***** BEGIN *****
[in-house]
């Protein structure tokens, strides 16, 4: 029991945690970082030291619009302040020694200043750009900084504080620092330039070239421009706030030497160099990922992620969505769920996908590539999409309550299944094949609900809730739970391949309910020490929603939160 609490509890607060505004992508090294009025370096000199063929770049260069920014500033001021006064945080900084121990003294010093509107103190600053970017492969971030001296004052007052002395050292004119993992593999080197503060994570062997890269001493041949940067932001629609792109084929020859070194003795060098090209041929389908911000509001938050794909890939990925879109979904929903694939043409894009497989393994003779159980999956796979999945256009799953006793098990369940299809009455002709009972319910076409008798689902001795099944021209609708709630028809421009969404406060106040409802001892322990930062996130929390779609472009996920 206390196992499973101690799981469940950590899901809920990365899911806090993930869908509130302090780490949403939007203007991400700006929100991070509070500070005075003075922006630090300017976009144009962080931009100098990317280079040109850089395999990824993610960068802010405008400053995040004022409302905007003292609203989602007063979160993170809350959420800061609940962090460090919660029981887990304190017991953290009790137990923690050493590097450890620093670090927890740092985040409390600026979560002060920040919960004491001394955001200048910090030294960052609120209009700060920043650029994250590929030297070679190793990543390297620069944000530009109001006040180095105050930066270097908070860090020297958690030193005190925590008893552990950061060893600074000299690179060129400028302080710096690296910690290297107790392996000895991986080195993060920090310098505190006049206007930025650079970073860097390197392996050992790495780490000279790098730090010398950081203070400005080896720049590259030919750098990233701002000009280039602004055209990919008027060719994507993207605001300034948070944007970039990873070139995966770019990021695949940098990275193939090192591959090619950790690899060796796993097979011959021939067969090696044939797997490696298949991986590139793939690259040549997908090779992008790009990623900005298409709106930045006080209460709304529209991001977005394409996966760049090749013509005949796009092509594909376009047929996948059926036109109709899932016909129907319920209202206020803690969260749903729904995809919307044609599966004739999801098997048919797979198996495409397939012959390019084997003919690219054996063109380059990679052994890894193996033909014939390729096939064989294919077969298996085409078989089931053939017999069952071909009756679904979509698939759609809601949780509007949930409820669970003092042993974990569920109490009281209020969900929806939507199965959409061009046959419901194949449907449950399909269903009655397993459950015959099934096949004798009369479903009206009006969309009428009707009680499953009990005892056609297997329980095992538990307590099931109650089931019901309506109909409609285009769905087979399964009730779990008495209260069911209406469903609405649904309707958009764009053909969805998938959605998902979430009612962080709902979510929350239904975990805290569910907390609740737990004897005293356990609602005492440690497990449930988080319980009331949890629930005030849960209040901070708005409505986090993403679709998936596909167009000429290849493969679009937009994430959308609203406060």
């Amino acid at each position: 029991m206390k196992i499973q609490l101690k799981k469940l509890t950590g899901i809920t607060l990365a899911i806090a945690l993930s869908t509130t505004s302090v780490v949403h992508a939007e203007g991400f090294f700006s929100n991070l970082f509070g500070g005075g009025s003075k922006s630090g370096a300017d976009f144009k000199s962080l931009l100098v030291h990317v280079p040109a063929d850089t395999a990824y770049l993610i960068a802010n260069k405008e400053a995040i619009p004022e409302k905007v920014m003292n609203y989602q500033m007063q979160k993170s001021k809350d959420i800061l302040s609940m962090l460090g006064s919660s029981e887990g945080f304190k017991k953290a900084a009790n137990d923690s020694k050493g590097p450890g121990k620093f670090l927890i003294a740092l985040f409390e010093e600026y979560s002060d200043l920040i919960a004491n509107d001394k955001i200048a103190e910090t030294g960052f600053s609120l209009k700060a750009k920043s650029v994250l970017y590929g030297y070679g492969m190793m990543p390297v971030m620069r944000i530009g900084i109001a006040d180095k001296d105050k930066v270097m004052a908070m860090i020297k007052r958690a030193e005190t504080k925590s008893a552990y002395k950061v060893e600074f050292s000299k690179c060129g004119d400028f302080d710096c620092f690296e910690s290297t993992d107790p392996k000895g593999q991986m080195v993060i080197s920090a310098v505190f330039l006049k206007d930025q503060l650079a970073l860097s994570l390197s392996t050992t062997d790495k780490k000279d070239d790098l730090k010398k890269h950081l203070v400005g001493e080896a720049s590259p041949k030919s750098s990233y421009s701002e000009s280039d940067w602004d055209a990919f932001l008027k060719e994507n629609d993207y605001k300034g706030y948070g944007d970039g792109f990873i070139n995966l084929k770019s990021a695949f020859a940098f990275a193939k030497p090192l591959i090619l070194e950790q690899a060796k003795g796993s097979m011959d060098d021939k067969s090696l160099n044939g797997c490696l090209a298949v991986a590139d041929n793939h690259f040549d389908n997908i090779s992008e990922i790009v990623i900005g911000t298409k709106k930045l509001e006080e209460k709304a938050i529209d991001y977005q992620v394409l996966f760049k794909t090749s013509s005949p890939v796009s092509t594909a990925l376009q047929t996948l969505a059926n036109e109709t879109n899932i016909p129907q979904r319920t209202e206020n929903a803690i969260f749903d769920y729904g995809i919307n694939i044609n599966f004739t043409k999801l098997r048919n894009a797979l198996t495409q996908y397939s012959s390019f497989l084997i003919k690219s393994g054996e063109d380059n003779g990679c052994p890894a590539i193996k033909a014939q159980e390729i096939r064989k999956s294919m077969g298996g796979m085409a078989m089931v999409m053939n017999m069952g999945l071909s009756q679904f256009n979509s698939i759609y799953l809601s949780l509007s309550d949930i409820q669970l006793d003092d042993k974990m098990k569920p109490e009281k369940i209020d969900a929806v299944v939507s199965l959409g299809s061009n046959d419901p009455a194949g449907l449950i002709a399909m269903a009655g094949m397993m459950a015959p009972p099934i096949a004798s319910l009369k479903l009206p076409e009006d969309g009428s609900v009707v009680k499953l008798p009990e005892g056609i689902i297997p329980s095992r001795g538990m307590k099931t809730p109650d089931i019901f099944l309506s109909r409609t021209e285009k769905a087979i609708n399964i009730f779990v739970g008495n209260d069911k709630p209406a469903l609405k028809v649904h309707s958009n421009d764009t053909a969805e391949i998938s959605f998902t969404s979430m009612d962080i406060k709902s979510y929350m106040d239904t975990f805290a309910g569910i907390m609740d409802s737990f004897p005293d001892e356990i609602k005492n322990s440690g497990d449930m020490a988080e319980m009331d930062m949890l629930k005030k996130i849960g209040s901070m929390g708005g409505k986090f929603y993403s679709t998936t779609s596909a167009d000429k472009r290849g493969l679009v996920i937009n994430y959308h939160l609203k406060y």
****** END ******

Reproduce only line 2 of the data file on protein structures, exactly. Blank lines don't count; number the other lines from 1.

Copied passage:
């Protein structure tokens, strides 16, 4: 029991945690970082030291619009302040020694200043750009900084504080620092330039070239421009706030030497160099990922992620969505769920996908590539999409309550299944094949609900809730739970391949309910020490929603939160 609490509890607060505004992508090294009025370096000199063929770049260069920014500033001021006064945080900084121990003294010093509107103190600053970017492969971030001296004052007052002395050292004119993992593999080197503060994570062997890269001493041949940067932001629609792109084929020859070194003795060098090209041929389908911000509001938050794909890939990925879109979904929903694939043409894009497989393994003779159980999956796979999945256009799953006793098990369940299809009455002709009972319910076409008798689902001795099944021209609708709630028809421009969404406060106040409802001892322990930062996130929390779609472009996920 206390196992499973101690799981469940950590899901809920990365899911806090993930869908509130302090780490949403939007203007991400700006929100991070509070500070005075003075922006630090300017976009144009962080931009100098990317280079040109850089395999990824993610960068802010405008400053995040004022409302905007003292609203989602007063979160993170809350959420800061609940962090460090919660029981887990304190017991953290009790137990923690050493590097450890620093670090927890740092985040409390600026979560002060920040919960004491001394955001200048910090030294960052609120209009700060920043650029994250590929030297070679190793990543390297620069944000530009109001006040180095105050930066270097908070860090020297958690030193005190925590008893552990950061060893600074000299690179060129400028302080710096690296910690290297107790392996000895991986080195993060920090310098505190006049206007930025650079970073860097390197392996050992790495780490000279790098730090010398950081203070400005080896720049590259030919750098990233701002000009280039602004055209990919008027060719994507993207605001300034948070944007970039990873070139995966770019990021695949940098990275193939090192591959090619950790690899060796796993097979011959021939067969090696044939797997490696298949991986590139793939690259040549997908090779992008790009990623900005298409709106930045006080209460709304529209991001977005394409996966760049090749013509005949796009092509594909376009047929996948059926036109109709899932016909129907319920209202206020803690969260749903729904995809919307044609599966004739999801098997048919797979198996495409397939012959390019084997003919690219054996063109380059990679052994890894193996033909014939390729096939064989294919077969298996085409078989089931053939017999069952071909009756679904979509698939759609809601949780509007949930409820669970003092042993974990569920109490009281209020969900929806939507199965959409061009046959419901194949449907449950399909269903009655397993459950015959099934096949004798009369479903009206009006969309009428009707009680499953009990005892056609297997329980095992538990307590099931109650089931019901309506109909409609285009769905087979399964009730779990008495209260069911209406469903609405649904309707958009764009053909969805998938959605998902979430009612962080709902979510929350239904975990805290569910907390609740737990004897005293356990609602005492440690497990449930988080319980009331949890629930005030849960209040901070708005409505986090993403679709998936596909167009000429290849493969679009937009994430959308609203406060």